*(My encounters with the humans mentioned have been incredibly enriching and wonderful too — but for this show, I’m focusing on the wilder beings.)

Why Have an Open Studio?

October 10th, 2018

Sometimes I have to remind myself but in case you’re interested too…

1. To thank my collectors, in particular — I so appreciate people supporting me as an artist. If you don’t know it, I host this invite-only brunch for my VIP’s before the public part of my open studio every year. (Anyone who has bought a painting or print = VIP.) Since I am half-Sicilian, I learned from an early age that when you want to show appreciation for someone, you feed them until they can’t move! The VIP brunch is my version — we go out of our way to make a bonanza of home-cooked, locally sourced, and/or made as possible.

2. To see old friends and supporters — (see above) Having people make the trek to my studio always brings me great joy! I know it’s an adventure getting here.

3. To meet new friends and supporters — having complete strangers make the trek also expands my heart. Such brave souls!

4. To just be with people — I spend a lot of time alone here. After this, I will dive back into my busiest painting time: winter. Like the bears, I will re-emerge in the spring. Instead of new cubs though, I will have a new body of work to show — I hope!

5. To make money — might as well get it out there: this is a big event in my “business cycle.” I don’t know if I’ll ever get rich being an artist, but I do hope to make some profit every year. (I use up a lot of art supplies!)

6. To make money part 2 — If I make enough money, then I can go travel to see more cool animals and then paint them! (I really like understanding animals before I paint them and I hate going to zoos.)

7. To support a good cause like the Piscataquog Watershed Conservancy (PLC,) to whom I am giving 10% of this year’s sales. It assuages my guilt about not being “in the trenches” anymore / keeps me connected to the conservation community.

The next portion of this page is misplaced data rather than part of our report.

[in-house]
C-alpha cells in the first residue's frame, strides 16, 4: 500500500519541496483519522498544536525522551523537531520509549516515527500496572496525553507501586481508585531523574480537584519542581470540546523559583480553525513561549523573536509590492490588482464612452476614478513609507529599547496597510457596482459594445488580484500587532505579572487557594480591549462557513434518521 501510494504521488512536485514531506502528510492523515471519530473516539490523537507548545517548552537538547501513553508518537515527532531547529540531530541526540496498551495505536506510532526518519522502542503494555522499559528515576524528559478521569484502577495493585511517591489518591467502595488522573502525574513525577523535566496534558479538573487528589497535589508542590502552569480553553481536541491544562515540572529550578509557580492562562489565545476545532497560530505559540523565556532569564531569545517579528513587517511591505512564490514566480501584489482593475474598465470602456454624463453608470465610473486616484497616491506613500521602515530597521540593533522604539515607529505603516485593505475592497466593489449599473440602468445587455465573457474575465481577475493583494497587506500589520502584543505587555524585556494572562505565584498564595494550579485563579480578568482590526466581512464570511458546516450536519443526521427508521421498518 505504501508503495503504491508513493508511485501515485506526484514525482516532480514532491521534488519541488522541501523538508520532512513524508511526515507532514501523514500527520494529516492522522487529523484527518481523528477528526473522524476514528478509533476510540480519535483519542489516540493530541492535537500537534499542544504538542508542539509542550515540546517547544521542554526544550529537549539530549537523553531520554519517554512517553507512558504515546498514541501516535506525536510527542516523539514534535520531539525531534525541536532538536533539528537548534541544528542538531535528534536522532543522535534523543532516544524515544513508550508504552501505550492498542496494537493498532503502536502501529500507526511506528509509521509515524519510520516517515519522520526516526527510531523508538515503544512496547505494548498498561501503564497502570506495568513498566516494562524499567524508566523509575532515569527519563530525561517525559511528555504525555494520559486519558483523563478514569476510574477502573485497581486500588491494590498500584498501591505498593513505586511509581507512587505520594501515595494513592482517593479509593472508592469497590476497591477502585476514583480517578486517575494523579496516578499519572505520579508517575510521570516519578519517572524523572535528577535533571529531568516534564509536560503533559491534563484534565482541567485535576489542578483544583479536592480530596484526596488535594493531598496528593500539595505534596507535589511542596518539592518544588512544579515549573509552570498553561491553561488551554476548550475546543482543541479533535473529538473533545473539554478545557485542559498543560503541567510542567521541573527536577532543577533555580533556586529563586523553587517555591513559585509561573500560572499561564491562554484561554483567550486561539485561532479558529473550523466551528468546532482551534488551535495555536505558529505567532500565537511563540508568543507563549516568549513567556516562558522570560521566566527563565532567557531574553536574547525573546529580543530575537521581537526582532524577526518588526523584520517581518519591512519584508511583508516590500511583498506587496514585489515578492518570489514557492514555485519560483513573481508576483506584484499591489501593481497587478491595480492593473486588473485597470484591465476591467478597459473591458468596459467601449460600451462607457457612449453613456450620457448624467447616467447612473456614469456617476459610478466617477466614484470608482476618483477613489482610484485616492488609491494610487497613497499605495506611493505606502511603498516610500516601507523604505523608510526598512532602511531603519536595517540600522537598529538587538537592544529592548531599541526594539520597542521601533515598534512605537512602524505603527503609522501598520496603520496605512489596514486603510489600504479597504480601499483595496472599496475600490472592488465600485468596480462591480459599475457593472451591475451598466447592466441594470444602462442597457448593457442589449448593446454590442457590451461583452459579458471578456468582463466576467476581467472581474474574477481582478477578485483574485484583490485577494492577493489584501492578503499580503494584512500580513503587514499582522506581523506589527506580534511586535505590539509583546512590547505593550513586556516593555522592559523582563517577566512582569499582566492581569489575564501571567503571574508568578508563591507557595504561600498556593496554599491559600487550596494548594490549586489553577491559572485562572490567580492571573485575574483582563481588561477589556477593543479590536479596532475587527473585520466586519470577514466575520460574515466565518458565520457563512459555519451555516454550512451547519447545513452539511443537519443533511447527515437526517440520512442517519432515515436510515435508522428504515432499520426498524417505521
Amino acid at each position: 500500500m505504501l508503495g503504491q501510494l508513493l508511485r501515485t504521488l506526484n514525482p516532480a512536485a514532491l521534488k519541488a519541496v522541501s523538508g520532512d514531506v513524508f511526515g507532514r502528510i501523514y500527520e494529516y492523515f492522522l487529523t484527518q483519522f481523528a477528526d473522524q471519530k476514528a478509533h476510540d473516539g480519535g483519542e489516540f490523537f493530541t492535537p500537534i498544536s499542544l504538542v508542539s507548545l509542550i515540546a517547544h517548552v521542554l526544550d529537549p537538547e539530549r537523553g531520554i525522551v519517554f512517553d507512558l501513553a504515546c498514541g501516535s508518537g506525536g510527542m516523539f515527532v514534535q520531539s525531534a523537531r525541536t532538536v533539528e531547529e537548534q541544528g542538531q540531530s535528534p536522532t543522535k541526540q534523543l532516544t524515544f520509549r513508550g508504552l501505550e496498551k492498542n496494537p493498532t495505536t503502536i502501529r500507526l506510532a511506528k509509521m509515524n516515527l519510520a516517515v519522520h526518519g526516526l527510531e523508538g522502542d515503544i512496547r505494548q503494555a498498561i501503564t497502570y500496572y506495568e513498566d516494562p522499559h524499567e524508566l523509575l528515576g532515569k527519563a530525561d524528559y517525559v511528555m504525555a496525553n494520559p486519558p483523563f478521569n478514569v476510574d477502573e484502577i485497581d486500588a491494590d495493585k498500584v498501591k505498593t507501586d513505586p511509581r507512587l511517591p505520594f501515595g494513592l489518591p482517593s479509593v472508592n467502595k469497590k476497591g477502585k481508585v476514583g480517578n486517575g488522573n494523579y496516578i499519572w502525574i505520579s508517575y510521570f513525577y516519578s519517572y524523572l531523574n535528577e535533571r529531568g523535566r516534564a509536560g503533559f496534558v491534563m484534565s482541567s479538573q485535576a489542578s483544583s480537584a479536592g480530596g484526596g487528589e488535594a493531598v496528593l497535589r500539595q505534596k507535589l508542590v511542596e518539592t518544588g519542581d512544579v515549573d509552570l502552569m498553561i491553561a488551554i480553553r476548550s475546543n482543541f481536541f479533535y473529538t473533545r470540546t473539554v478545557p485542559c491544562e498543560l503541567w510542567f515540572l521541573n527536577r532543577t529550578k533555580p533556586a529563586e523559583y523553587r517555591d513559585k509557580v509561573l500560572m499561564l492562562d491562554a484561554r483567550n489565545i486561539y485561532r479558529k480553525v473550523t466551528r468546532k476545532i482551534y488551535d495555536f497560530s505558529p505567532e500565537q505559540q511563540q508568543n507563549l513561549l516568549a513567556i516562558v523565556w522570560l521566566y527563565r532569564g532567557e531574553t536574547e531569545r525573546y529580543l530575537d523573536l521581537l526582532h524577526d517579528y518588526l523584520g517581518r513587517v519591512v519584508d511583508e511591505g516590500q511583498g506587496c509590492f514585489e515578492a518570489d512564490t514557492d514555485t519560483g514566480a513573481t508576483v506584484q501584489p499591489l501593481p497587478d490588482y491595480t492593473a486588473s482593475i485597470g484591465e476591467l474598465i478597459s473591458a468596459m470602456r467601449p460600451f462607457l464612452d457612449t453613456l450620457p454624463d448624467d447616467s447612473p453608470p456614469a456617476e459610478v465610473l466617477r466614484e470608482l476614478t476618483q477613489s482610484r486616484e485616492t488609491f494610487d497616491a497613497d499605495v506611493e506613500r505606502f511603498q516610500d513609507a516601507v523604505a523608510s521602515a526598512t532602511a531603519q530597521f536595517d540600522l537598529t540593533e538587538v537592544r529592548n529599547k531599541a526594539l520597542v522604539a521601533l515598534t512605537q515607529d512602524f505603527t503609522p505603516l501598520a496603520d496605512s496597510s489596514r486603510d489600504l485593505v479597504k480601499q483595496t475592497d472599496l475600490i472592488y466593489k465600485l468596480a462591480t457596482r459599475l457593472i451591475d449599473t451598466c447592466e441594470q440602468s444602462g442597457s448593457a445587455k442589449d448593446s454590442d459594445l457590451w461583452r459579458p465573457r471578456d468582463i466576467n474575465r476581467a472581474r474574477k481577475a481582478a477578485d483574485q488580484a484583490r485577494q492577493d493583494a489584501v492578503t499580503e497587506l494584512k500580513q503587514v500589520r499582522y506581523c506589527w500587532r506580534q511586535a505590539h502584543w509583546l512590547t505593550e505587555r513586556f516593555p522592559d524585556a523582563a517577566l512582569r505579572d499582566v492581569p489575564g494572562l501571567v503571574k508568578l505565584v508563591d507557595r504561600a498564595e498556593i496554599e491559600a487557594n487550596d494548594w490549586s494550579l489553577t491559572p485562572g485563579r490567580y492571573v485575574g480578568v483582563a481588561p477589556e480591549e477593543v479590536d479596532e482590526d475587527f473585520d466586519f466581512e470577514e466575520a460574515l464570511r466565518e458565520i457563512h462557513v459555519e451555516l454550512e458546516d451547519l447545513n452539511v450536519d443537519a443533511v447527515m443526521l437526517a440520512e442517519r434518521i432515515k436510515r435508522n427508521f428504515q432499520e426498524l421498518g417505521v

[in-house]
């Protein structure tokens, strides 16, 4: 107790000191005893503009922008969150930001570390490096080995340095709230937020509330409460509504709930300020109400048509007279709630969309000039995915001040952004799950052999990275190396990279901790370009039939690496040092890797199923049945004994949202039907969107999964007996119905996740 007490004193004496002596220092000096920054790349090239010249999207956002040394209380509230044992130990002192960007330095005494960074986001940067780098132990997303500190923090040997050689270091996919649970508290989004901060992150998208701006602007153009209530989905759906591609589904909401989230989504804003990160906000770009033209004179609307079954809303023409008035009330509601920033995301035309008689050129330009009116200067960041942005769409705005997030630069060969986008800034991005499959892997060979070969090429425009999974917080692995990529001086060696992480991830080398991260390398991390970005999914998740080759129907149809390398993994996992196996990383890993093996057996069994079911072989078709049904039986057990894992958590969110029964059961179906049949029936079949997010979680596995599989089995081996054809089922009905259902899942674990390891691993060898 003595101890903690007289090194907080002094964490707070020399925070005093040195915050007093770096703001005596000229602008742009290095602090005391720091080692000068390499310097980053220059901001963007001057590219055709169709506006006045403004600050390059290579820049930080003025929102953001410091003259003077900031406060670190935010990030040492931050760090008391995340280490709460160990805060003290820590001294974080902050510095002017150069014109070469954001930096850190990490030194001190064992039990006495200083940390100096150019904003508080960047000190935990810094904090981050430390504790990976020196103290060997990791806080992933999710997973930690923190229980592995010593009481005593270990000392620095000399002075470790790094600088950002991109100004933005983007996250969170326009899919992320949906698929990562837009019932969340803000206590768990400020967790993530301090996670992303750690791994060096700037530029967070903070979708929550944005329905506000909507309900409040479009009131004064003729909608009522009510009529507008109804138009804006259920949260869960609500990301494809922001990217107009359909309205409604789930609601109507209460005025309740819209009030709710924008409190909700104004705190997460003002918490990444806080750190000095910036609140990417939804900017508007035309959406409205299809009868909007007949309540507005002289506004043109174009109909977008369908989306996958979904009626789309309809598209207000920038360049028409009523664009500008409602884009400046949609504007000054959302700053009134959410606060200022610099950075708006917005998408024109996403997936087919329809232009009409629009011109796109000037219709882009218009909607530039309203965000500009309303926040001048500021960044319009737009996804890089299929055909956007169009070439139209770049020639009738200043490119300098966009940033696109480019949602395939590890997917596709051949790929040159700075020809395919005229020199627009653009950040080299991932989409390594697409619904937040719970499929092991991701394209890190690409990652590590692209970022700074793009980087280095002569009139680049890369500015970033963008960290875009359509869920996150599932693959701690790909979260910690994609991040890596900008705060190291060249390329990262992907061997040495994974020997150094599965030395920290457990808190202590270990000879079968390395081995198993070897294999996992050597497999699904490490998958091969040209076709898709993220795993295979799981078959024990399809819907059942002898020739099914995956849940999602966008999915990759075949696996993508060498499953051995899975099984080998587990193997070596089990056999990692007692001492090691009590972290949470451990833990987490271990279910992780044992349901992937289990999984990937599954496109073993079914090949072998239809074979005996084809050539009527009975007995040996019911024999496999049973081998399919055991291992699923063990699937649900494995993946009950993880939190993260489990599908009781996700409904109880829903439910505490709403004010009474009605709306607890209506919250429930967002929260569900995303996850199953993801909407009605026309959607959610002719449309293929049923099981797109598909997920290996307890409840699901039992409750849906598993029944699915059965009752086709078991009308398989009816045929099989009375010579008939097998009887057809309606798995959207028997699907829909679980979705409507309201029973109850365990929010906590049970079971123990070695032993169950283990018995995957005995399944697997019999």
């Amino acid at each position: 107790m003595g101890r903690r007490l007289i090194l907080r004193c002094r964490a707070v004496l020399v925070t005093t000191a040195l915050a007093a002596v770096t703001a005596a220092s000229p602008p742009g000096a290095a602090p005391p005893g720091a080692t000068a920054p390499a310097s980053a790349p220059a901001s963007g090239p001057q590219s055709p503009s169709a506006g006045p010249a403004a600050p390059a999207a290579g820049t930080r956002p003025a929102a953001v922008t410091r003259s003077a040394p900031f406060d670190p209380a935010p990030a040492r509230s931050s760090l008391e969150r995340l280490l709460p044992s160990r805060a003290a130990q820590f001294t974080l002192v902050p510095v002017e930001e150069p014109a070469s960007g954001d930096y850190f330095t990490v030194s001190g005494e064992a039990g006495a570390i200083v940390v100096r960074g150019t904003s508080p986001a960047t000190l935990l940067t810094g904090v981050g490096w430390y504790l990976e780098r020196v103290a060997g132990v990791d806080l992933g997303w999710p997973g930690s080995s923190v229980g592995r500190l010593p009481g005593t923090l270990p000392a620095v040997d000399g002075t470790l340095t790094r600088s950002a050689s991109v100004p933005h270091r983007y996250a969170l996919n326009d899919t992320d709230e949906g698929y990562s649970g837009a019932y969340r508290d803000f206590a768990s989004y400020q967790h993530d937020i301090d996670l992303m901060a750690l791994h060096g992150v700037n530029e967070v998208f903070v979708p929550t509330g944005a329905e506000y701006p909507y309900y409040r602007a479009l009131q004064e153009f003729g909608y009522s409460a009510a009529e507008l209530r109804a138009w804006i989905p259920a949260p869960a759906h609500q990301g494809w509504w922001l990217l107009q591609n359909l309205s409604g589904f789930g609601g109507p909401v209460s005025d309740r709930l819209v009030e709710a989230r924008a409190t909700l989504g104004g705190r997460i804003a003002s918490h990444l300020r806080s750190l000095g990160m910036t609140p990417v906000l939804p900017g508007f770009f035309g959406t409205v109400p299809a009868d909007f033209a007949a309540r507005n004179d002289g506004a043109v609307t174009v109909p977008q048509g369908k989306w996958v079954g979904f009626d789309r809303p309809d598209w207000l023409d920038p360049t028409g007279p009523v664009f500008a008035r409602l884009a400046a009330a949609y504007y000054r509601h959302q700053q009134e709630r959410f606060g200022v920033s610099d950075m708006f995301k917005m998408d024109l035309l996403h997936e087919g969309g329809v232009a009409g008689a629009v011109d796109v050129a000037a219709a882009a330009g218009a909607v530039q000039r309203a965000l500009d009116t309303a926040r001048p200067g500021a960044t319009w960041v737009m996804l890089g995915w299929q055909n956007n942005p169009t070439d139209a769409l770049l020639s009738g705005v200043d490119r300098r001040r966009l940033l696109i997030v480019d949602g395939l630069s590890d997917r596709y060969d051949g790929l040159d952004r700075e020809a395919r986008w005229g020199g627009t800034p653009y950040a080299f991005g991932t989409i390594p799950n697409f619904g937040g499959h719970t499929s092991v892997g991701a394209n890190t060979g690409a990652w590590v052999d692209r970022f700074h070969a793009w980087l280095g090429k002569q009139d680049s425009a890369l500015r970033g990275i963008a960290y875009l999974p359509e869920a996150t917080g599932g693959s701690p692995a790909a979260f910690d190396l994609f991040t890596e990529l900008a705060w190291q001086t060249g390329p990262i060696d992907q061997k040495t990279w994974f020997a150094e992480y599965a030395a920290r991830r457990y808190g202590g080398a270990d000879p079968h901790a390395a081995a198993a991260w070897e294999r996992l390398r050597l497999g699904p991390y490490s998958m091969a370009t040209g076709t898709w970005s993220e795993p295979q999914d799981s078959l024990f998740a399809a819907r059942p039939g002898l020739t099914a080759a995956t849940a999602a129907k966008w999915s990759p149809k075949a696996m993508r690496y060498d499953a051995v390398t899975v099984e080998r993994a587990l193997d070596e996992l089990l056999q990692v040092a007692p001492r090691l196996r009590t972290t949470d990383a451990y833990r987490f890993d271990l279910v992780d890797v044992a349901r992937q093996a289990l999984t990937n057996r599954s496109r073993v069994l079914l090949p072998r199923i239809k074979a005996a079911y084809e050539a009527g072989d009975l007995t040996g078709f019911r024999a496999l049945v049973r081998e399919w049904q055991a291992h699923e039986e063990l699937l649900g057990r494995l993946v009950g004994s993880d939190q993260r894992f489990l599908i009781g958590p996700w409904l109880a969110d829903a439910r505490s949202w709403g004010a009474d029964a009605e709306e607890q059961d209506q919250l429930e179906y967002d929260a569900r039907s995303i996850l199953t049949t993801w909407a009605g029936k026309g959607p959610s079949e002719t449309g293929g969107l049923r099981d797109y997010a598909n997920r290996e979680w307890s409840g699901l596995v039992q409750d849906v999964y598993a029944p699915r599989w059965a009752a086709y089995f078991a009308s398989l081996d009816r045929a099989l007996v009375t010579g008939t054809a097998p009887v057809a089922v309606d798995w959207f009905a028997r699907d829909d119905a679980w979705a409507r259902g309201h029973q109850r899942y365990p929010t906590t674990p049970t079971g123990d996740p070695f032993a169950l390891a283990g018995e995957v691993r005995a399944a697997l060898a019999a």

8. To connect with people about my subjects: it’s really gratifying to hear what people think of my paintings and to share the story behind them. Most people who come here love animals like I do and it’s energizing to share that. It gives me hope for the world…

9. To evangelize for wildlife — I really do want my audience to consider each animal as another being on this planet. It’s why I paint portraits. This is my dharma.

10. It’s fun! Despite all the whining I do sometimes, I really do enjoy it. I am so happy to live and work here and it’s nice to share this beautiful place with people. So I celebrate being an artist by throwing a big party every year.

I’d be so glad if you could join me…

Artist Statement for Recent Works Show

May 7th, 2018
I will be the featured artist at Sullivan Framing & Fine Art Gallery in Bedford, NH from May 12 through June 30, 2018. This statement refers to the images in that show. To see what else in the show, please click here.

“Noble Nanuk I” Mixed media on metal panel, 24 x 18″ plus double frame

Even though I didn’t last very long as a girl scout, I do remember a song they taught us: “Make new friends, but keep the old. One is silver and the other is gold.” This simple little ditty sums up this show for me — revisiting some favorite themes while also exploring new ones.

Re-doing subjects that I had done in the past is kind of fun. It was interesting to see how my style has evolved. Lately I have been layering color using lots of transparent glazes, which combined with the metal panels underneath creates a brighter overall pop. I am really into layering textures and colors these days — I find it very entertaining!